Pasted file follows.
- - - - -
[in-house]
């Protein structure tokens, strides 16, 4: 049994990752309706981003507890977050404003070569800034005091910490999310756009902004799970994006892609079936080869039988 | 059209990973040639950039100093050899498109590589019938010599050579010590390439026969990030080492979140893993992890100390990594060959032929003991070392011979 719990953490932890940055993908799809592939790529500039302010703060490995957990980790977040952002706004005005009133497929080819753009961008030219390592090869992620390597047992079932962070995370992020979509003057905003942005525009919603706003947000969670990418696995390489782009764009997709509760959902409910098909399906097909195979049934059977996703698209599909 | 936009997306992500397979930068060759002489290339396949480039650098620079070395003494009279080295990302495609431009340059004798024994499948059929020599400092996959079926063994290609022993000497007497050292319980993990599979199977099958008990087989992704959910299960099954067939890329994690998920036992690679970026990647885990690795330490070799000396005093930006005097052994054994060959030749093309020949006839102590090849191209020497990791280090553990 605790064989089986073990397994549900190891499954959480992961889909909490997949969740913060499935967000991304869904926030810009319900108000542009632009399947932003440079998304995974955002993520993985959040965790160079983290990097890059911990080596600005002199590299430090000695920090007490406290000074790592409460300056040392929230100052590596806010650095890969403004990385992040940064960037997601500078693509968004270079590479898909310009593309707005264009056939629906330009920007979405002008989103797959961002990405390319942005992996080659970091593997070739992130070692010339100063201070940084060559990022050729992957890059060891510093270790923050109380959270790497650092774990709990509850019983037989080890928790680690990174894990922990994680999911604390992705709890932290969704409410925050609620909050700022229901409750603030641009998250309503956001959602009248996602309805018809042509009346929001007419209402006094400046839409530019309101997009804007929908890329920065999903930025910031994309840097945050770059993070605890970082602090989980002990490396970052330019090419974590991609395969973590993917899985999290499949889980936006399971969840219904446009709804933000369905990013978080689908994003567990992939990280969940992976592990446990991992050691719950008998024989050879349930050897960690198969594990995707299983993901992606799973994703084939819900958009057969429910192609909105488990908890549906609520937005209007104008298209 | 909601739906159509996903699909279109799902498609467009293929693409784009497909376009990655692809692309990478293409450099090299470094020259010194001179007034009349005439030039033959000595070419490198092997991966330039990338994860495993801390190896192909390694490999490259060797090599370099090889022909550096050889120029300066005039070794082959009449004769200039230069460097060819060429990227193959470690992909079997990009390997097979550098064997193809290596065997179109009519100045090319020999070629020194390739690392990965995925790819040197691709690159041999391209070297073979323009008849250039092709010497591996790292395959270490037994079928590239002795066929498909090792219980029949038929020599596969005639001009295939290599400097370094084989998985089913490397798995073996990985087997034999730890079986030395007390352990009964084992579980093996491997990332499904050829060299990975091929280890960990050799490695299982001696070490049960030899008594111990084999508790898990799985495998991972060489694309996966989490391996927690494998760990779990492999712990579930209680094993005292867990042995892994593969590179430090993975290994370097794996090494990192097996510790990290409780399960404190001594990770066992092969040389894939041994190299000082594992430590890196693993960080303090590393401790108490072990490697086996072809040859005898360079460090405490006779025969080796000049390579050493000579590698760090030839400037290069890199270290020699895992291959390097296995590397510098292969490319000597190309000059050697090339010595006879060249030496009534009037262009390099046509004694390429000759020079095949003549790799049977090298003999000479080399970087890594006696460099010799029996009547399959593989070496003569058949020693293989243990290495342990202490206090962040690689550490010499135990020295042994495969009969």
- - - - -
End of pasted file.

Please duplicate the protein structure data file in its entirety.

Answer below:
[in-house]
């Protein structure tokens, strides 16, 4: 049994990752309706981003507890977050404003070569800034005091910490999310756009902004799970994006892609079936080869039988 | 059209990973040639950039100093050899498109590589019938010599050579010590390439026969990030080492979140893993992890100390990594060959032929003991070392011979 719990953490932890940055993908799809592939790529500039302010703060490995957990980790977040952002706004005005009133497929080819753009961008030219390592090869992620390597047992079932962070995370992020979509003057905003942005525009919603706003947000969670990418696995390489782009764009997709509760959902409910098909399906097909195979049934059977996703698209599909 | 936009997306992500397979930068060759002489290339396949480039650098620079070395003494009279080295990302495609431009340059004798024994499948059929020599400092996959079926063994290609022993000497007497050292319980993990599979199977099958008990087989992704959910299960099954067939890329994690998920036992690679970026990647885990690795330490070799000396005093930006005097052994054994060959030749093309020949006839102590090849191209020497990791280090553990 605790064989089986073990397994549900190891499954959480992961889909909490997949969740913060499935967000991304869904926030810009319900108000542009632009399947932003440079998304995974955002993520993985959040965790160079983290990097890059911990080596600005002199590299430090000695920090007490406290000074790592409460300056040392929230100052590596806010650095890969403004990385992040940064960037997601500078693509968004270079590479898909310009593309707005264009056939629906330009920007979405002008989103797959961002990405390319942005992996080659970091593997070739992130070692010339100063201070940084060559990022050729992957890059060891510093270790923050109380959270790497650092774990709990509850019983037989080890928790680690990174894990922990994680999911604390992705709890932290969704409410925050609620909050700022229901409750603030641009998250309503956001959602009248996602309805018809042509009346929001007419209402006094400046839409530019309101997009804007929908890329920065999903930025910031994309840097945050770059993070605890970082602090989980002990490396970052330019090419974590991609395969973590993917899985999290499949889980936006399971969840219904446009709804933000369905990013978080689908994003567990992939990280969940992976592990446990991992050691719950008998024989050879349930050897960690198969594990995707299983993901992606799973994703084939819900958009057969429910192609909105488990908890549906609520937005209007104008298209 | 909601739906159509996903699909279109799902498609467009293929693409784009497909376009990655692809692309990478293409450099090299470094020259010194001179007034009349005439030039033959000595070419490198092997991966330039990338994860495993801390190896192909390694490999490259060797090599370099090889022909550096050889120029300066005039070794082959009449004769200039230069460097060819060429990227193959470690992909079997990009390997097979550098064997193809290596065997179109009519100045090319020999070629020194390739690392990965995925790819040197691709690159041999391209070297073979323009008849250039092709010497591996790292395959270490037994079928590239002795066929498909090792219980029949038929020599596969005639001009295939290599400097370094084989998985089913490397798995073996990985087997034999730890079986030395007390352990009964084992579980093996491997990332499904050829060299990975091929280890960990050799490695299982001696070490049960030899008594111990084999508790898990799985495998991972060489694309996966989490391996927690494998760990779990492999712990579930209680094993005292867990042995892994593969590179430090993975290994370097794996090494990192097996510790990290409780399960404190001594990770066992092969040389894939041994190299000082594992430590890196693993960080303090590393401790108490072990490697086996072809040859005898360079460090405490006779025969080796000049390579050493000579590698760090030839400037290069890199270290020699895992291959390097296995590397510098292969490319000597190309000059050697090339010595006879060249030496009534009037262009390099046509004694390429000759020079095949003549790799049977090298003999000479080399970087890594006696460099010799029996009547399959593989070496003569058949020693293989243990290495342990202490206090962040690689550490010499135990020295042994495969009969």